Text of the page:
You’re Not Alone

One thing to remember: you’re not alone. I can’t say for sure there are support groups hosting meetings every Tuesday night in your area. (“Hi my name is John P. and I spray pesticides?”) And transition probably has more than twelve steps, anyway. Nor can I say there are chat rooms on the internet devoted to transition, though the latter is very likely. But I can emphatically state you are not alone. If you attend any growers’ meetings, garden club teas, education-based meetings and seminars-including those offering pesticide applicators’ recertification credits — trade events, university cooperative extension get-togethers, etc., you’ll find people doing it just as you are. Some will be ahead of you in the learning curve-some will be behind. But talk to them all. Share notes and experiences. There’s a reason many chemical companies tout their sprays as “compatible with beneficials.” It is because biocontrol and IPM are real; a driving force in horticulture and agriculture. A force to be reckoned with. And many people are doing this.

Lastly, don’t forget one of your most important allies: your biocontrol distributor. The biocontrol distributor has a huge advantage over many other avenues of assistance. The distributor is directly involved with hundreds, perhaps thousands, of grower-individuals with different experiences and results. A good distributor will be asking a lot of questions, taking a lot of notes, and helping a lot of neophytes make the best of it. You may think your biocontrol distributor is in it only for the money (which is partly true because money helps businesses succeed and is fundamental to life on earth as we know it) and you will, therefore, be unable to get straight, unbiased help. But a good distributor will help with every ounce of integrity they can muster. You see, if you are successful in this challenging endeavor, they may keep you as a paying customer for life because you will be a successful grower in need of their products. If they don’t do a good enough job helping you out (or stupidly try to take advantage of your ignorance on the subject), you may fail and go back to chemical pesticides or worse suffer a business collapse. In either case, they’ve lost you and will have to begin anew with someone else. And that can be even more challenging to them than the Green Methods were to you initially.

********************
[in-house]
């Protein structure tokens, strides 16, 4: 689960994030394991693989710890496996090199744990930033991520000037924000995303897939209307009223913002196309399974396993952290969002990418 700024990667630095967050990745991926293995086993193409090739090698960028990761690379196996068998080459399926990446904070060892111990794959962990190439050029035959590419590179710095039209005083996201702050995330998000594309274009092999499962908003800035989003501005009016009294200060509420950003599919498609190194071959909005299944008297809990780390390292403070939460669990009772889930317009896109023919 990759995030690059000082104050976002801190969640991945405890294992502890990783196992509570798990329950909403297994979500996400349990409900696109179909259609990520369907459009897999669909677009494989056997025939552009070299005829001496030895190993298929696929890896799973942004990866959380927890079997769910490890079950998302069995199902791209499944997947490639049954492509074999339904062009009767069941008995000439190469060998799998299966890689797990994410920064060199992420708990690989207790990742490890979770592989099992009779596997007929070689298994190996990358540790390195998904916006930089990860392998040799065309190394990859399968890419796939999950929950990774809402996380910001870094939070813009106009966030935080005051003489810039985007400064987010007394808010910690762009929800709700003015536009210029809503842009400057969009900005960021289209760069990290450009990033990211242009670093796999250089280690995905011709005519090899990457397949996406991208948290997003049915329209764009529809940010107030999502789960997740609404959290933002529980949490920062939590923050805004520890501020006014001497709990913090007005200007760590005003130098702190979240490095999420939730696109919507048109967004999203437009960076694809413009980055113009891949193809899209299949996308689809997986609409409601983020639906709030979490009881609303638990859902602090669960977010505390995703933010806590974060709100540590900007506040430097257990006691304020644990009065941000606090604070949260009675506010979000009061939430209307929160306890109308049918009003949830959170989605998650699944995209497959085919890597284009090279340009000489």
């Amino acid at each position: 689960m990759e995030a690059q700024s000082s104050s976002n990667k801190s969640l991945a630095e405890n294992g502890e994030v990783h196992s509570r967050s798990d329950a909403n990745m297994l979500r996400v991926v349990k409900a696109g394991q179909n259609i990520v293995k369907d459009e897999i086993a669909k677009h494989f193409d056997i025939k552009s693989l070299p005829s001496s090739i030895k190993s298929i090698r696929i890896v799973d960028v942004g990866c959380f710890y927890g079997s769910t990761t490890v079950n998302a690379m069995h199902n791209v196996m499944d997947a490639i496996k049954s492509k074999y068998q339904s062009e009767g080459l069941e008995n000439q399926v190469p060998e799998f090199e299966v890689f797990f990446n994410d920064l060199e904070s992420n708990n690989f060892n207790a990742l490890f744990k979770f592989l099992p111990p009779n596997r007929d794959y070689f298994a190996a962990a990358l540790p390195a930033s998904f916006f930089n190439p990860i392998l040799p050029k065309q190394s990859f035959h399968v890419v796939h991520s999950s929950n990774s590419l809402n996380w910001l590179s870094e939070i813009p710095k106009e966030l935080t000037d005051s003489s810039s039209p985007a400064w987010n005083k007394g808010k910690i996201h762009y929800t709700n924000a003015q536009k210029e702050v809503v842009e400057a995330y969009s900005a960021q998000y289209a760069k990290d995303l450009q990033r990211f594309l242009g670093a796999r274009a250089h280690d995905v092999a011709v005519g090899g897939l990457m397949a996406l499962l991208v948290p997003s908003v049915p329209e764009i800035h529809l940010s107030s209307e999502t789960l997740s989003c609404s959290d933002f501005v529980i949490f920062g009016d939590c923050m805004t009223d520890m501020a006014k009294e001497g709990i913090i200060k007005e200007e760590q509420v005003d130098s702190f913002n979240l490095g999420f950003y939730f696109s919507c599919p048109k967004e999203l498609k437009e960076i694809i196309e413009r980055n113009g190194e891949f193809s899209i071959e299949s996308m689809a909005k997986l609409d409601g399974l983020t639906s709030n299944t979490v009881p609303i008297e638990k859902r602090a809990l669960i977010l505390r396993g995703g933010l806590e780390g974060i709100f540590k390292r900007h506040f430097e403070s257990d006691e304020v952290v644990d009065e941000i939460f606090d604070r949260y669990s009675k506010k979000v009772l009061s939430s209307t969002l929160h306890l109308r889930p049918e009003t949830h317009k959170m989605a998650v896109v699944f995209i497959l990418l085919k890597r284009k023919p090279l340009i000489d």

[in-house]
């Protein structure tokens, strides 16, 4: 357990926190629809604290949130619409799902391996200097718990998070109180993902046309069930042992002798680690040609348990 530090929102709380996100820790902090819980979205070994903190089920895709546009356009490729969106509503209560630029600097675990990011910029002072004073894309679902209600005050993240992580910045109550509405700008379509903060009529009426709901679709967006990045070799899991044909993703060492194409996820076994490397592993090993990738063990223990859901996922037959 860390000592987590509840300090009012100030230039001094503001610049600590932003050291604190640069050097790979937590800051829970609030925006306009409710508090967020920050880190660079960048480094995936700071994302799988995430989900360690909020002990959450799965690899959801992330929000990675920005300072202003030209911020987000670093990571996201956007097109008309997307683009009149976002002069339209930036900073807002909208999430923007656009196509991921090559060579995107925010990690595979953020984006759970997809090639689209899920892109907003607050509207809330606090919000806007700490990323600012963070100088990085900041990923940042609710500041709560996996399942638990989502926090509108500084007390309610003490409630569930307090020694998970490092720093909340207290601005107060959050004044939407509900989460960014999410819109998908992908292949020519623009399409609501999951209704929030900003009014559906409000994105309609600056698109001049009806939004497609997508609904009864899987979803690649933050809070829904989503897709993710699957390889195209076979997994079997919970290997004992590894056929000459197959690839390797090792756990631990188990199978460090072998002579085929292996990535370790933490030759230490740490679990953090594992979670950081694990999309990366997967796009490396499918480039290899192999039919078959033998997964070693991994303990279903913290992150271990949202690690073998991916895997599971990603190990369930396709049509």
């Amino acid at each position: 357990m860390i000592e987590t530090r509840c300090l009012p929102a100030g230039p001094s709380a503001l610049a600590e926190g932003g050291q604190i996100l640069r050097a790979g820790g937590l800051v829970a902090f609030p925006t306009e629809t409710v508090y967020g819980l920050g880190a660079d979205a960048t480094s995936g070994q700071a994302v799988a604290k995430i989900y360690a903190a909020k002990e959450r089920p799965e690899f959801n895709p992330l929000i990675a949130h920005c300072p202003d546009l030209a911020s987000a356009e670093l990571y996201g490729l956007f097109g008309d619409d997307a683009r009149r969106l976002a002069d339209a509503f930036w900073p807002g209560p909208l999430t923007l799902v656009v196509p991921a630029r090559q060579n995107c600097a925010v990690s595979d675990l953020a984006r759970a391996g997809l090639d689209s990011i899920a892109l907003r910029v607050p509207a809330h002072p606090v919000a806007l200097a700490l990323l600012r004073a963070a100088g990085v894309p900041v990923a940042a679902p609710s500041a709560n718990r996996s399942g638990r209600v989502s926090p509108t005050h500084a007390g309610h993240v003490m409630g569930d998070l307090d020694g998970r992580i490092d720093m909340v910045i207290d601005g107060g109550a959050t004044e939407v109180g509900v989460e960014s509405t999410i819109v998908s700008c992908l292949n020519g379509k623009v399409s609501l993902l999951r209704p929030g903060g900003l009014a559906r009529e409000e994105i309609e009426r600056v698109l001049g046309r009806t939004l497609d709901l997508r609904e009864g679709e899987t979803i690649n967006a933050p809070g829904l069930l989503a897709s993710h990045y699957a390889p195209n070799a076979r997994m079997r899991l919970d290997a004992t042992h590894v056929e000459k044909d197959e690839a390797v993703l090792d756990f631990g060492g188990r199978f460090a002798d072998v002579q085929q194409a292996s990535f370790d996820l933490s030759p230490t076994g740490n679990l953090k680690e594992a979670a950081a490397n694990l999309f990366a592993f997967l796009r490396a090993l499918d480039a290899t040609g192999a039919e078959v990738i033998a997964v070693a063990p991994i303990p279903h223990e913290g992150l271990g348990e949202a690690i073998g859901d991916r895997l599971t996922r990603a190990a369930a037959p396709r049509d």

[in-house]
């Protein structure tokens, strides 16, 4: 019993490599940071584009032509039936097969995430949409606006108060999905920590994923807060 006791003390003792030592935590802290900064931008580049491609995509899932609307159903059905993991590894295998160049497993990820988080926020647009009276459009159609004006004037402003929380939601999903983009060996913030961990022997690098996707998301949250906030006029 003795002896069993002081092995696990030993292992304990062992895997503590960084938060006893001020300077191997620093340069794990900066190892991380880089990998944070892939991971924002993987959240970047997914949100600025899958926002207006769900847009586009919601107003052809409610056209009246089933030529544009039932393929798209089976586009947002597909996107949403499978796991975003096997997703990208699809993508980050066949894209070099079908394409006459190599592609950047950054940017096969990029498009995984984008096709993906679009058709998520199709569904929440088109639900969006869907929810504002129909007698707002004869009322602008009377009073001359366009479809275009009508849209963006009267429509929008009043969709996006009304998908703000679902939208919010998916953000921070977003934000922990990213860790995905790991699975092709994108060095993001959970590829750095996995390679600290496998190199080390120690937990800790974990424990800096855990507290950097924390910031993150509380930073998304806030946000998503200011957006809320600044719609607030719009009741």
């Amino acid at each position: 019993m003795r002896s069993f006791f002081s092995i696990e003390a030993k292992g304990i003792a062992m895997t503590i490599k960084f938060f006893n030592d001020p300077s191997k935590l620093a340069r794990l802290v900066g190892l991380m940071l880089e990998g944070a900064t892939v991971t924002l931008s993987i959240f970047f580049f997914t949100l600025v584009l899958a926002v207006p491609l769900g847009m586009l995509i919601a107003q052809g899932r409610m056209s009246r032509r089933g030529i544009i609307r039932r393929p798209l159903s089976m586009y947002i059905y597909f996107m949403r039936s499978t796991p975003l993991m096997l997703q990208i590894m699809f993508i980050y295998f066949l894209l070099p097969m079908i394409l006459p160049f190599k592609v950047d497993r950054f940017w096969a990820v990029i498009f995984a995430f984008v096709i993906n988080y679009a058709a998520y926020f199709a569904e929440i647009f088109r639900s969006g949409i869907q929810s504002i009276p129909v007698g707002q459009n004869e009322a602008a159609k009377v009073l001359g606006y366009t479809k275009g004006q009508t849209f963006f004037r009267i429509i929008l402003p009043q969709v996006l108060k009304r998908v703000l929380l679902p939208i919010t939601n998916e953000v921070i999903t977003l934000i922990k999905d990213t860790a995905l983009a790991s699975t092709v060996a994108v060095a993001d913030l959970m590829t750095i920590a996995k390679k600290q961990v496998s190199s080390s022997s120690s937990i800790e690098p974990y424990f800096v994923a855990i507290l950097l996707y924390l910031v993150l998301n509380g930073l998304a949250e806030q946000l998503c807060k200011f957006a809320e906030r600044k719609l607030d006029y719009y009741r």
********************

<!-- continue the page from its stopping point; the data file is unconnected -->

And Moving Along

Now you’re ready to make a transition. You’re starting in a environment which will not hamper the effectiveness of your good bugs and you’re as clean as a whistle. You’ve read up and brushed up, found yourself a good distributor and are just itching to get started. Don’t for moment, though, get complacent, for the rough stuff follows. Don’t expect miracles and don’t expect the road to success with the Green Methods to be smooth. I’m not saying it’s going to be hell on earth, but there’s still a learning curve before you’ve got ninety-eight percent of it down pat. A hundred percent? Well, I don’t know if that’s possible with anything.

Now let’s get into more details about some of the information in this section. It’s where I’ll start to trim the meat from the bone, so to speak. Let’s go to the second part of transitioning.